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Quotes regarding Absence.


  • No friend to Love like a long voyage at sea.
  • ABSENT, adj. Peculiarly exposed to the tooth of detraction; vilifed; hopelessly in the wrong; superseded in the consideration and affection of another.
    • Ambrose Bierce, The Cynic's Dictionary (1906); republished as The Devil's Dictionary (1911).
  • The heart may think it knows better: the senses know that absence blots people out. We have really no absent friends.
  • Wives in their husband's absences grow subtler,
    And daughters sometimes run off with the butler.
  • Absence! is not the soul torn by it
       From more than light, or life, or breath?
    'Tis Lethe's gloom, but not its quiet,—
       The pain without the peace of death!
  • Friends, though absent, are still present.
    • Cicero, De Amicitia ("On Friendship") (44 B.C.), Chapter 7.
  • It takes time for the absent to assume their true shape in our thoughts. After death they take on a firmer outline and then cease to change.
    • Colette, The Captain, Earthly Paradise (1966).
  • The absent are never without fault, nor the present without excuse.
  • Where'er I roam, whatever realms to see,
    My heart untravelled, fondly turns to thee;
    Still to my brother turns, with ceaseless pain,
    And drags at each remove a lengthening chain.
  • Achilles absent, was Achilles still.
  • In the hope to meet
    Shortly again, and make our absence sweet.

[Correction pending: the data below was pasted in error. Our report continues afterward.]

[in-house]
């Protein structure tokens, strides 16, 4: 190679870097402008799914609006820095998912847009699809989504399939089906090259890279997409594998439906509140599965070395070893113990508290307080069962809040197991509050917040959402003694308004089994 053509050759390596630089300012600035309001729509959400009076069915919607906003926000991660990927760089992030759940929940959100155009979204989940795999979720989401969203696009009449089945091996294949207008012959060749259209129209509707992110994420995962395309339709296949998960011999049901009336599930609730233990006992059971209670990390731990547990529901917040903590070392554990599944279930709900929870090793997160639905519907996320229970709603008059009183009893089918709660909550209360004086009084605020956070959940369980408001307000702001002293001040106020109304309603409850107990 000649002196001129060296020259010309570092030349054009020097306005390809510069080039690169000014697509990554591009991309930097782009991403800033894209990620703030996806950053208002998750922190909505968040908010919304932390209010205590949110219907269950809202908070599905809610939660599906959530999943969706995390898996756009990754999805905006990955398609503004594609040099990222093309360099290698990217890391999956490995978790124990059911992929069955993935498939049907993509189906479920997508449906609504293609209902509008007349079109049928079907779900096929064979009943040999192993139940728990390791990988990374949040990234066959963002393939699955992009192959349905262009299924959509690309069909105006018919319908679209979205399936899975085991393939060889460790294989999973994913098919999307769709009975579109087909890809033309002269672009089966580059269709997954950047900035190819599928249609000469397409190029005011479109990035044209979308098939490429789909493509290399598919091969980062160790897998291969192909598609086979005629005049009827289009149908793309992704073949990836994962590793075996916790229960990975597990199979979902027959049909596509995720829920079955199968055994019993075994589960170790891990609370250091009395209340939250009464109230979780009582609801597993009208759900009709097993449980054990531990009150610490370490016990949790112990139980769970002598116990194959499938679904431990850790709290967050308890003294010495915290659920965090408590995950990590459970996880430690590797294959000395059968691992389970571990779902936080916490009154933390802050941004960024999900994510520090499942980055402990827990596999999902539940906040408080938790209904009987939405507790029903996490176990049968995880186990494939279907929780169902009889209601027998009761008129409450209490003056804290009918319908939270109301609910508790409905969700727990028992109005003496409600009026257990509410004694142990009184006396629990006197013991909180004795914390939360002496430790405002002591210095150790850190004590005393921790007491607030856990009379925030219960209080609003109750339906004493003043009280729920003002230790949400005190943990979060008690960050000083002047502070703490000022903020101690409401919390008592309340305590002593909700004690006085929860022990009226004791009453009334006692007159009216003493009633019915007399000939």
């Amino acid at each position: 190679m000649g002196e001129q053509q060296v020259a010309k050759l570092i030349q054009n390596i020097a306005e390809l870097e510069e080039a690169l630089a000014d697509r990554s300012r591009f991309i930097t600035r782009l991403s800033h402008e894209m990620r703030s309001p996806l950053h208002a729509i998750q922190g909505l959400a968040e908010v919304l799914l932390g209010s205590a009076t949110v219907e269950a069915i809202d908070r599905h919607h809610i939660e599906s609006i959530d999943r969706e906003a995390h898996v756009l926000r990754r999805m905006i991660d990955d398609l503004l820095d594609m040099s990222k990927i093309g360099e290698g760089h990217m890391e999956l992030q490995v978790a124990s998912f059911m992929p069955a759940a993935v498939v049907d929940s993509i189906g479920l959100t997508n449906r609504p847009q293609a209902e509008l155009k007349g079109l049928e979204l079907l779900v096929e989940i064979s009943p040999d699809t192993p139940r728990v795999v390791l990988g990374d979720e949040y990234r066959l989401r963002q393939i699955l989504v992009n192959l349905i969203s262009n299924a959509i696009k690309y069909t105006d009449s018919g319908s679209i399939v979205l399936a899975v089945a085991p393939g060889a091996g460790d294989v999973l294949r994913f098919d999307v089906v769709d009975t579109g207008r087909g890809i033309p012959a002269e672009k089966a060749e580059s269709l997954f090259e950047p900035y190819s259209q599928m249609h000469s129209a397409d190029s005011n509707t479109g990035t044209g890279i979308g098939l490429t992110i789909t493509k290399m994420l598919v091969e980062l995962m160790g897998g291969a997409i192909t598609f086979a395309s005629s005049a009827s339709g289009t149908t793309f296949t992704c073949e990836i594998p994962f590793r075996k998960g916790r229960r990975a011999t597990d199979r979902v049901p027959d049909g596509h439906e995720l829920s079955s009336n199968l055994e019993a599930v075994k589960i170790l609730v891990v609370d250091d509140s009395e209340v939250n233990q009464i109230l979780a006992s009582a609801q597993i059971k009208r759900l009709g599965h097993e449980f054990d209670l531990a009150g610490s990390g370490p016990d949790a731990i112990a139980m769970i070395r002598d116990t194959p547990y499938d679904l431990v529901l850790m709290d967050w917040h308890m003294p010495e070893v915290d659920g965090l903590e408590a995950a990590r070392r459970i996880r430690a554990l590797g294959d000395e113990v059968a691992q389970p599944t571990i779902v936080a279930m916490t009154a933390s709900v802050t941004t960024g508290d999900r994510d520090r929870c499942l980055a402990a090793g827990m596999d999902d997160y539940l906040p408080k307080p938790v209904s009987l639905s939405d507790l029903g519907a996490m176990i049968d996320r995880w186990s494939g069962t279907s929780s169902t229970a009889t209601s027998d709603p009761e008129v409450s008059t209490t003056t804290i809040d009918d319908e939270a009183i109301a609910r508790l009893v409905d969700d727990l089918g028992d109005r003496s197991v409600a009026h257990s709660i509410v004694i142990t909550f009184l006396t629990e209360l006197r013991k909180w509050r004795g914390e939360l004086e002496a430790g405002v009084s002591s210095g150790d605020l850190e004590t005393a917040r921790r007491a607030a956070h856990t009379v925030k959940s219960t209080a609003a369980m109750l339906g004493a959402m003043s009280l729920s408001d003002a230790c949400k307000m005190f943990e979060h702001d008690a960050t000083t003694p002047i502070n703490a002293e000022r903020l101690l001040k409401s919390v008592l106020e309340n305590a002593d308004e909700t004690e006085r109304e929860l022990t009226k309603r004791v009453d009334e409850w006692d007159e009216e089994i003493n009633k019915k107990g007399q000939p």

• Ben Jonson, Underwoods (1640), Miscellaneous Poems. LIX.
  • Cum autem sublatus fuerit ab oculis, etiam cito transit a mente.
    • [To-day man is, and to-morrow he will be seen no more.] But when he (man) shall have been taken from sight, he quickly goes also out of mind.
    • Thomas à Kempis, Imitation of Christ (c .1418), Book I, Chapter XXIII. 1.
  • Sometimes, when one person is missing, the whole world seems depopulated.
  • Your absence of mind we have borne, till your presence of body came to be called in question by it.
    • Charles Lamb, "Amicus Redivivus", Last Essays of Elia (1833).
  • … absence is
    The moonlight of affection;
  • Absence and death are the same—only that in death there is no suffering.
  • With what a deep devotedness of woe
    I wept thy absence—o'er and o'er again
    Thinking of thee, still thee, till thought grew pain,
    And memory, like a drop that, night and day,
    Falls cold and ceaseless, wore my heart away!
  • Absentes tinnitu aurium præsentire sermones de se receptum est.
    • It is generally admitted that the absent are warned by a ringing in the ears, when they are being talked about.
    • Pliny the Elder, Naturalis Historia (c. 77–79), Book 28, Section 5.
  • Semper in absentes felicior aestus amantes.
    • Absence makes the heart grow fonder.
    • Propertius Elegies II, xxxiii, 43.
  • Condemned whole years in absence to deplore,
    And image charms he must behold no more.
  • Absenti nemo ne nocuisse velit.
    • Let no one be willing to speak ill of the absent.
    • Sextus Propertius, Elegiæ (Elegies) (c. 24 B.C.), II, xix, 32. Reported by Chilo in Life by Diogenes Laertius (modified by Thucydides, II, 45).
  • The absent are like children; they are helpless to defend themselves.
  • L'absence diminue les médiocres passions et augmente les grandes, comme le vent éteint les bougies et allume le feu.